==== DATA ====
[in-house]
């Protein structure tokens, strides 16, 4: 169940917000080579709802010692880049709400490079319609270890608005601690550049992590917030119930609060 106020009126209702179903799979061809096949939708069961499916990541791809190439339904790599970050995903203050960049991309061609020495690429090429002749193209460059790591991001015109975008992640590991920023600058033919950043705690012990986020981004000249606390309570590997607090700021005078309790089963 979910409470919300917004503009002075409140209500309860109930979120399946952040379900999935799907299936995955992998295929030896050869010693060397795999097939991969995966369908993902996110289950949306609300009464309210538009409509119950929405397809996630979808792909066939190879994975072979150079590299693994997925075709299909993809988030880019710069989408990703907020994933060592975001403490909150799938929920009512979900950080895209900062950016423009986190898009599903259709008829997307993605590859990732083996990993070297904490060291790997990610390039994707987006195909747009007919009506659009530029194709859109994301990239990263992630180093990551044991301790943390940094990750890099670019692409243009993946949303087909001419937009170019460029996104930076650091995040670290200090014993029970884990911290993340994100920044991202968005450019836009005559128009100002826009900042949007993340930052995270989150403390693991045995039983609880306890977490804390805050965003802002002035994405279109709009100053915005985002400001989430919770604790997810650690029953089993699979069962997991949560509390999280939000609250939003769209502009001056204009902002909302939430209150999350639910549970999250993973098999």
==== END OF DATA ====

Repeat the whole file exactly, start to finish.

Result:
[in-house]
């Protein structure tokens, strides 16, 4: 169940917000080579709802010692880049709400490079319609270890608005601690550049992590917030119930609060 106020009126209702179903799979061809096949939708069961499916990541791809190439339904790599970050995903203050960049991309061609020495690429090429002749193209460059790591991001015109975008992640590991920023600058033919950043705690012990986020981004000249606390309570590997607090700021005078309790089963 979910409470919300917004503009002075409140209500309860109930979120399946952040379900999935799907299936995955992998295929030896050869010693060397795999097939991969995966369908993902996110289950949306609300009464309210538009409509119950929405397809996630979808792909066939190879994975072979150079590299693994997925075709299909993809988030880019710069989408990703907020994933060592975001403490909150799938929920009512979900950080895209900062950016423009986190898009599903259709008829997307993605590859990732083996990993070297904490060291790997990610390039994707987006195909747009007919009506659009530029194709859109994301990239990263992630180093990551044991301790943390940094990750890099670019692409243009993946949303087909001419937009170019460029996104930076650091995040670290200090014993029970884990911290993340994100920044991202968005450019836009005559128009100002826009900042949007993340930052995270989150403390693991045995039983609880306890977490804390805050965003802002002035994405279109709009100053915005985002400001989430919770604790997810650690029953089993699979069962997991949560509390999280939000609250939003769209502009001056204009902002909302939430209150999350639910549970999250993973098999």